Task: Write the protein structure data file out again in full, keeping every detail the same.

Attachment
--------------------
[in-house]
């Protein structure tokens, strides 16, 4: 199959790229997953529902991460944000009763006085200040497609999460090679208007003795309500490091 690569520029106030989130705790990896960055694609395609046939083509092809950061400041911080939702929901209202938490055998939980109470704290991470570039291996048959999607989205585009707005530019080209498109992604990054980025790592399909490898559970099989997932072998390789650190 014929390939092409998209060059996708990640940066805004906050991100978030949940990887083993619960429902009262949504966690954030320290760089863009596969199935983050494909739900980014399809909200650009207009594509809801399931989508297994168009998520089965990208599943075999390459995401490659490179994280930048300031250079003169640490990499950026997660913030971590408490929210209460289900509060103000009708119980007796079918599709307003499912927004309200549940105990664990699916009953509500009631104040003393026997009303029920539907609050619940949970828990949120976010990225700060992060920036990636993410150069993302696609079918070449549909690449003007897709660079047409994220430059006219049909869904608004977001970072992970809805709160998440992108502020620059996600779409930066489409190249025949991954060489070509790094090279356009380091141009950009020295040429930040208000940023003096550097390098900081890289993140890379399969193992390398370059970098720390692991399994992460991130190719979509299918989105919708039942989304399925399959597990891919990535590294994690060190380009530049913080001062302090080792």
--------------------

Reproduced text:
[in-house]
């Protein structure tokens, strides 16, 4: 199959790229997953529902991460944000009763006085200040497609999460090679208007003795309500490091 690569520029106030989130705790990896960055694609395609046939083509092809950061400041911080939702929901209202938490055998939980109470704290991470570039291996048959999607989205585009707005530019080209498109992604990054980025790592399909490898559970099989997932072998390789650190 014929390939092409998209060059996708990640940066805004906050991100978030949940990887083993619960429902009262949504966690954030320290760089863009596969199935983050494909739900980014399809909200650009207009594509809801399931989508297994168009998520089965990208599943075999390459995401490659490179994280930048300031250079003169640490990499950026997660913030971590408490929210209460289900509060103000009708119980007796079918599709307003499912927004309200549940105990664990699916009953509500009631104040003393026997009303029920539907609050619940949970828990949120976010990225700060992060920036990636993410150069993302696609079918070449549909690449003007897709660079047409994220430059006219049909869904608004977001970072992970809805709160998440992108502020620059996600779409930066489409190249025949991954060489070509790094090279356009380091141009950009020295040429930040208000940023003096550097390098900081890289993140890379399969193992390398370059970098720390692991399994992460991130190719979509299918989105919708039942989304399925399959597990891919990535590294994690060190380009530049913080001062302090080792």